A small fraction of the student population participates in various volunteering and social action projects funded by the Lang Center for Civic and Social Responsibility over spring break each year. These volunteering projects, which are often labeled “alternative spring breaks,” are comparatively less popular at Swarthmore than at peer institutions like Reed and Haverford Colleges, where such opportunities are more widely publicized on campus.
At Swarthmore, spring break projects are usually student-led, with a small amount of funding coming from the Lang Center. Debra Kardon-Brown, assistant director for student programs, leads the Swarthmore Foundation, which is often the source of funding for these week-long projects.
“It cannot be stressed enough that the [financial] support is quite modest … Fundraising [for these groups] is a must, and the support offered by the Swarthmore Foundation is intended as seed funds,” Kardon-Brown wrote via email. “The key to success for all groups seeking this type of support has been to declare their intention early in the fall semester, so that we can advise them on restrictions for support (the Swarthmore Foundation does not, for instance, cover airfare).”
One project that received funding from the Swarthmore Foundation this year was the Newman Catholic Student Group, which volunteered over spring break to rebuild a home in David, Ky. under the direction of a local non-profit, the St. Vincent Mission.
Hazlett Henderson ’17 helped organize another spring break trip this year through the Lang Center’s “Project Pericles,” which provides student groups with annual funding for social action projects. Henderson was not aware of any college-sponsored opportunities for student volunteer work over break, adding that “either groups aren’t doing enough outreach or groups organizing volunteer work over break don’t exist.”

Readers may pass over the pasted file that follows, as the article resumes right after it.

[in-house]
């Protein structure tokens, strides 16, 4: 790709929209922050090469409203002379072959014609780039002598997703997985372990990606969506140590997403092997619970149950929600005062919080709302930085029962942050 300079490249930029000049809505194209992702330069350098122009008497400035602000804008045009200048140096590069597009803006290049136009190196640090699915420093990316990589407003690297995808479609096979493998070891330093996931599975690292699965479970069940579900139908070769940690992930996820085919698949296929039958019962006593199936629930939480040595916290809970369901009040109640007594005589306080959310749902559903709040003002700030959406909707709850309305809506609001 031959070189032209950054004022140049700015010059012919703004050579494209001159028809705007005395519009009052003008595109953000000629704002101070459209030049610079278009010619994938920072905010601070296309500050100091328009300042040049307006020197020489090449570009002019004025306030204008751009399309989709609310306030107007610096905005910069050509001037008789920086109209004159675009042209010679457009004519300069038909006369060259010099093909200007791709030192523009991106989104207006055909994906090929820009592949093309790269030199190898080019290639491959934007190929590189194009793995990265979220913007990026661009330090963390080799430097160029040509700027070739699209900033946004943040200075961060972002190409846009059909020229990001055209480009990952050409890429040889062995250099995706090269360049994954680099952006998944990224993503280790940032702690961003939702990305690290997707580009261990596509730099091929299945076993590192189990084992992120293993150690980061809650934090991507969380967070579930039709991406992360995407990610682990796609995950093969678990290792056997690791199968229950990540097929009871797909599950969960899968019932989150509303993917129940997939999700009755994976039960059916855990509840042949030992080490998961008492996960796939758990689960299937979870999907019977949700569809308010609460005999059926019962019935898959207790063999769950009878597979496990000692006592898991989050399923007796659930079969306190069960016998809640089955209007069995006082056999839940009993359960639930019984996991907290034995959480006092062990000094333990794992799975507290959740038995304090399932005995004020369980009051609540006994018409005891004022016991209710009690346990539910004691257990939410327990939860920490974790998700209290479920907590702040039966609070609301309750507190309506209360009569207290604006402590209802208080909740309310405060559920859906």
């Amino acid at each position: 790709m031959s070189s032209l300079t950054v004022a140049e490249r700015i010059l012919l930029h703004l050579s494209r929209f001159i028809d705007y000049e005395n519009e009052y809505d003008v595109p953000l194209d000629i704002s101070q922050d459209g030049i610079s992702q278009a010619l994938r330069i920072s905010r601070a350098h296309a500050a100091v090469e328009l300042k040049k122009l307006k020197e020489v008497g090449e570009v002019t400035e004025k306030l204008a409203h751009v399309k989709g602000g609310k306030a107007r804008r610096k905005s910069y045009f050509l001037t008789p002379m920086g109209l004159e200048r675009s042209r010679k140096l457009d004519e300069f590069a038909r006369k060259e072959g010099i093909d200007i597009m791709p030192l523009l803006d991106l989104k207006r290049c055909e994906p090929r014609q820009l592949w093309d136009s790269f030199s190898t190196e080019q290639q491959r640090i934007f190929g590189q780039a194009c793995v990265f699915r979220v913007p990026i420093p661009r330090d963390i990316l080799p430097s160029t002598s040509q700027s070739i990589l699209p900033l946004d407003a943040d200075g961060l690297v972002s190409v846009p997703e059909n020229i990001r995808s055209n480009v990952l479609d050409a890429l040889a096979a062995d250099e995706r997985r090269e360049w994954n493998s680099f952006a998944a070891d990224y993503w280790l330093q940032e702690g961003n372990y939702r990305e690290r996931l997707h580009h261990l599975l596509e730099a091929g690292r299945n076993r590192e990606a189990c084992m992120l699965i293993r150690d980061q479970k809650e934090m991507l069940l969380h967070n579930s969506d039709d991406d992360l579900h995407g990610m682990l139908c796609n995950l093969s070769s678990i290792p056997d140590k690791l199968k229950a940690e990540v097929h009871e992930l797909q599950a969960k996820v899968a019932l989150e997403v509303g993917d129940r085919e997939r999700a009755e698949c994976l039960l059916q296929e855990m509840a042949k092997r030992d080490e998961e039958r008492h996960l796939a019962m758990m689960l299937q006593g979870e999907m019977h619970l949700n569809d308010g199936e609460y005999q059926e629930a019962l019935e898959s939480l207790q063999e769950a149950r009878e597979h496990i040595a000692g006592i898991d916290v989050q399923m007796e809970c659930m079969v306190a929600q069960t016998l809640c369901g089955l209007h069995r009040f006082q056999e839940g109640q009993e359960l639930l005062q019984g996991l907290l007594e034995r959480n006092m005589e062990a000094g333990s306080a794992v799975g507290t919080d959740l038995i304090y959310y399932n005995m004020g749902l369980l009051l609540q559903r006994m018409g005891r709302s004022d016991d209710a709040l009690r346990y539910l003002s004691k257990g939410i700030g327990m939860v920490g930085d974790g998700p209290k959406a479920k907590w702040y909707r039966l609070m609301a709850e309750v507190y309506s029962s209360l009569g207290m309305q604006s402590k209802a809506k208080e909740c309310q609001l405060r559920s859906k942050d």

The spring break trip that Henderson helped organize (but did not participate in herself) brought members of Swarthmore’s Mountain Justice to Duffield, Va. to learn more about mountaintop removal coal mining. Laura Rigell ’16 was the student leader during the trip. It was her fourth time leading the event.
“Four of us went down from Swarthmore, joining about 80 students from across the Eastern U.S. Our trip was carrying on a tradition of relationship between Swarthmore and communities in Appalachia,” Rigell wrote in an email. Rigell went on a second Pericles-funded trip over break to an event in Dimmock, Pa. on the subject of fracking.
Approximately 400 students stayed on campus during spring break, according to a survey that the Office of Student Engagement sent via email to the student body before break. Of those 400 students, many were athletes who were either leaving or returning to campus from spring training. Of the non-athletes who stayed for the entire spring break, many wanted to have a relaxing spring break to recover from midterms, according to Rachel Head, assistant dean and director of student engagement. She believes that more students are choosing to stay on campus each year, although she could not say this with certainty as the college only started collecting data on the number of students that remain on campus over break since last year.
If students express interest, Head said she would be willing to consider ways for students to get involved in and around campus during break. Head herself was asked to participate in a Mountain Justice alternative spring break trip a few years ago, but ultimately did not go due to illness.
“As we collect more data on students staying over break, I hope to see trends emerge that could tell us more about what students are doing and are interested in doing over break,” she said.
Kardon-Brown cautioned that increasing funding opportunities for spring break trips has its drawbacks.
“Effective and appropriate group service during break times requires hours of dedicated research, planning, implementation, the development of emergency protocols and procedures, and staff of both the Lang Center and a group’s adviser to ensure the safety and efficacy of the action, the comfort and welcome of the community, and the learning of the students participating,” she explained. Still, she said that if student interest was great enough, the college should do whatever it can to support student experiences that provide social benefit.